But I find some changes strangely annoying, and I’m not sure why these particular ones annoy so much. Increasingly, in Britain, we are using ‘train station’ instead of ‘railway station’ – even on the BBC and in The Times. Why does this annoy me – is it because it just sounds a less elegant phrase, or is it that the station is the entry to an entire railway and not just a train, or is it that I grew up with one and resent the other? I don’t know – but it does annoy me.

And the one that really annoys me, is the word ‘alternate’. I used to buy DVD Monthly and they always called alternative endings to DVDs, alternate endings. Now, in Britain alternate means that you have two things, A and B, that you use alternately; A then B then A then B then A etc. Alternative is different; there may be two or more alternatives, and they may all be used as you think fit. But, going back to the magazine, I noticed that when DVDs have alternative endings, they call them alternate endings, and I’ve subsequently noticed that this seems to be the American word for alternatives. But these two are completely different words, and to confuse them just causes… confusion. So that one really annoys.

But the rest don’t. Generally, language is fascinating, and no doubt if I get up another head of steam on this one, I’ll post again. Oh, and schedule is pronounced ‘Shed-yule’ and not ‘Sked-yule’ as a number of Brits and all Americans seem to think (the only thing is, I don’t know how this was pronounced in Victorian times, because Dickens and Trollope didn’t leave sound recordings – so it could have been either of us who changed the pronunciation).

Sunday, January 08, 2006

So very precise

We've had a total sort out of the front room this week, in that New Year spirit of Getting Things Done. The incentive was to move the chest in which we keep half the Christmas things; candle holders, table decorations and other Non Tree stuff. This chest has always been in the (what do you call the bit on either side of the chimney breast? - alcove?) in one corner with the TV - heavy - and the stack of Video, Sky Box, DVD, amplifier, CD player, and record player, all on top. So we had to move this lot twice every year - once to get the Christmas stuff out, and again to put it all back in. In was back-breaking, in a confined space, and all those wires fought back, and wouldn't let the various boxes move much at all. And the chaos of those wires!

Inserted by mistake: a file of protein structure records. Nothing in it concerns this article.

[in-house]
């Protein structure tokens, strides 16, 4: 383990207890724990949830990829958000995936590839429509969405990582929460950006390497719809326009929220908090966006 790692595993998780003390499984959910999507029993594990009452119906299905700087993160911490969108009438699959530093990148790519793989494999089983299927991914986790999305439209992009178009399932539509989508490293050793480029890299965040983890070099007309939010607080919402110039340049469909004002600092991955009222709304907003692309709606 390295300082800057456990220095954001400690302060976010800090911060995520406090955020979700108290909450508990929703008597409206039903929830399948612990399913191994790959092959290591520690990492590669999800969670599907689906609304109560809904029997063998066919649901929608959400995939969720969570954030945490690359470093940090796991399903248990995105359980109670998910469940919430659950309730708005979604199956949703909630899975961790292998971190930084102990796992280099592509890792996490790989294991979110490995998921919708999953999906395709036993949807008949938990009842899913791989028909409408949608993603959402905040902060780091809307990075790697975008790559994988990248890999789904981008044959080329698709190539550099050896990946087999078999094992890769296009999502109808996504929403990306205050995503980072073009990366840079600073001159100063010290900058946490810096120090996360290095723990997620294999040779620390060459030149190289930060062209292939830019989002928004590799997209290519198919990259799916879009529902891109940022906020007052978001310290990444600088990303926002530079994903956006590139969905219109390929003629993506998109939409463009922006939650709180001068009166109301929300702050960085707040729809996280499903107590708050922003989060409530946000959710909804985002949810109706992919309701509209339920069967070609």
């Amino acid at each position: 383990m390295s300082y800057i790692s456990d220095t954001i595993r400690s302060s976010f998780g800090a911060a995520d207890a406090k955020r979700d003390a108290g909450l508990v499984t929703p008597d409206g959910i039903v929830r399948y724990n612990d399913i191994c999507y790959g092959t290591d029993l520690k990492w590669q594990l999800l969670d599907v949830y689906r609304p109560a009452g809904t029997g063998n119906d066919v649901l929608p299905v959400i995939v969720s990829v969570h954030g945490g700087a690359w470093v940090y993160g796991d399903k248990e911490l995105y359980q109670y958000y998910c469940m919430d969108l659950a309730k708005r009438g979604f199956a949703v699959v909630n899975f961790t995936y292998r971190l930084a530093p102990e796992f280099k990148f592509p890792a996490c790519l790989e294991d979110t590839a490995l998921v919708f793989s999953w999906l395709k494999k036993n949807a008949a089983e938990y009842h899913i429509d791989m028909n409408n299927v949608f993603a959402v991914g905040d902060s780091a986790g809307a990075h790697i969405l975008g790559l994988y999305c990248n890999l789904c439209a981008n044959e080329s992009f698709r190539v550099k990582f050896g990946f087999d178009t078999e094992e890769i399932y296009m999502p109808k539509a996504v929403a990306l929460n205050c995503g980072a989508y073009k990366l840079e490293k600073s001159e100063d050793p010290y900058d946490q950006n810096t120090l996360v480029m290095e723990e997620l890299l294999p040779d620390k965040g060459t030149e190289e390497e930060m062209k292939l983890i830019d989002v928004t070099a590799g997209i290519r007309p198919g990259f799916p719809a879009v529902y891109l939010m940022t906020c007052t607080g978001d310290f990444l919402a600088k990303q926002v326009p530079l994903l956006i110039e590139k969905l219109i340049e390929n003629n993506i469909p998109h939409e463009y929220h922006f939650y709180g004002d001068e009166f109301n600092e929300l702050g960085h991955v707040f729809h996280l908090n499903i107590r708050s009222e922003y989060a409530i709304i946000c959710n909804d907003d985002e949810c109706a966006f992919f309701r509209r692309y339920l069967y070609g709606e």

So the chest is now on the landing with nothing on it, the TV with DVD, CD, and Video are on a new stand in the other corner, and I - a complete non DIY type - have to extend the Sky arial somehow this afternoon with some stuff B&Q say I need.

But the worrying thing is this geekoid phase I've entered. In all the sorting, I was looking for a lightbulb, and we have so many types now. Large and small bayonet, large and small screw, candle shapes, small round ones, reflectors, little tiny track lights. There was a time when we just had large bayonet fittings. Why do we need all these others? Or, were we limiting the sorts of lighting we could get, before we started using screw bulbs? And where did screw-bulbs come from - Europe? America?

So the geekoid bit is that I've listed all the bulbs by wattage, fitting type, shape, and type, and what's worrying is that I'm considering listing the lighting types in each room. The family are being sufficiently scathing of these efforts that I'm unlikely to introduce a procedure for issuing bulbs based upon application by Warrant in triplicate, but it's a slippery slope, so - take this as a warning! On the plus side, I've discovered that we are completely out of small round large-bayonet bulbs which fit all our table lamps in the front room. So there!

Thursday, January 05, 2006

Men and Boats

One of my favourite opening lines is in Three Men in a Boat: "There were four of us". This book has been described as the funniest in the English language, which is enough to put you off and think it's not very funny at all. But it is, so... not the book to read in a public place if you don't like making a spectacle of yourself. I was reminded of this because I have just been watching the second part of Three Men in a Boat on BBC2 with Griff Rhys Jones, Rory McGrath, and Dara O'Briain - not as funny as the original book, but pretty funny all the same, so if you haven't seen it, one to watch out for.

And I think this was the only book written by Jerome K Jerome.